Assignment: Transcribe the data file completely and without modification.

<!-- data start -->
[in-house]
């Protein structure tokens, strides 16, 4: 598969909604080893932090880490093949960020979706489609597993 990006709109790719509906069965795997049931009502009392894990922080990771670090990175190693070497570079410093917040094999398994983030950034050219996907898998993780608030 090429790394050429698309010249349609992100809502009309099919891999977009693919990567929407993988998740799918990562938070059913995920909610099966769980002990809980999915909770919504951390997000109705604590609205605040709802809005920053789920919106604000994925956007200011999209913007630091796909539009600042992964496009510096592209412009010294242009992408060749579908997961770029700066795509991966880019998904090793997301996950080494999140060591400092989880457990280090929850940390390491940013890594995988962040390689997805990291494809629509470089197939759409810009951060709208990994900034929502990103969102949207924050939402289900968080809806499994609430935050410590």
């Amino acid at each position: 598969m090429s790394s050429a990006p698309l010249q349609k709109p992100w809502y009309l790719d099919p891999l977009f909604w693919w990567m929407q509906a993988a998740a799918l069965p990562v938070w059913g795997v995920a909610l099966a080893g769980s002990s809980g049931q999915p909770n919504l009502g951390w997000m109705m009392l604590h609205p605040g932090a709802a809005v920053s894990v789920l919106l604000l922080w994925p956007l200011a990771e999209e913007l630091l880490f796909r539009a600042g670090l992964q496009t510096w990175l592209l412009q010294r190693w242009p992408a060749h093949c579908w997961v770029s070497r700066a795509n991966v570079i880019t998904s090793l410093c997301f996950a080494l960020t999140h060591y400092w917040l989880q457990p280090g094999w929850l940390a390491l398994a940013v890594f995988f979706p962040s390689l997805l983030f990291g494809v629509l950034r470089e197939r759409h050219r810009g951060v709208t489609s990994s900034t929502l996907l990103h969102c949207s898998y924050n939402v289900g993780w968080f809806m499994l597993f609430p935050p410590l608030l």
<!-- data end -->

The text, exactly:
[in-house]
């Protein structure tokens, strides 16, 4: 598969909604080893932090880490093949960020979706489609597993 990006709109790719509906069965795997049931009502009392894990922080990771670090990175190693070497570079410093917040094999398994983030950034050219996907898998993780608030 090429790394050429698309010249349609992100809502009309099919891999977009693919990567929407993988998740799918990562938070059913995920909610099966769980002990809980999915909770919504951390997000109705604590609205605040709802809005920053789920919106604000994925956007200011999209913007630091796909539009600042992964496009510096592209412009010294242009992408060749579908997961770029700066795509991966880019998904090793997301996950080494999140060591400092989880457990280090929850940390390491940013890594995988962040390689997805990291494809629509470089197939759409810009951060709208990994900034929502990103969102949207924050939402289900968080809806499994609430935050410590």
């Amino acid at each position: 598969m090429s790394s050429a990006p698309l010249q349609k709109p992100w809502y009309l790719d099919p891999l977009f909604w693919w990567m929407q509906a993988a998740a799918l069965p990562v938070w059913g795997v995920a909610l099966a080893g769980s002990s809980g049931q999915p909770n919504l009502g951390w997000m109705m009392l604590h609205p605040g932090a709802a809005v920053s894990v789920l919106l604000l922080w994925p956007l200011a990771e999209e913007l630091l880490f796909r539009a600042g670090l992964q496009t510096w990175l592209l412009q010294r190693w242009p992408a060749h093949c579908w997961v770029s070497r700066a795509n991966v570079i880019t998904s090793l410093c997301f996950a080494l960020t999140h060591y400092w917040l989880q457990p280090g094999w929850l940390a390491l398994a940013v890594f995988f979706p962040s390689l997805l983030f990291g494809v629509l950034r470089e197939r759409h050219r810009g951060v709208t489609s990994s900034t929502l996907l990103h969102c949207s898998y924050n939402v289900g993780w968080f809806m499994l597993f609430p935050p410590l608030l």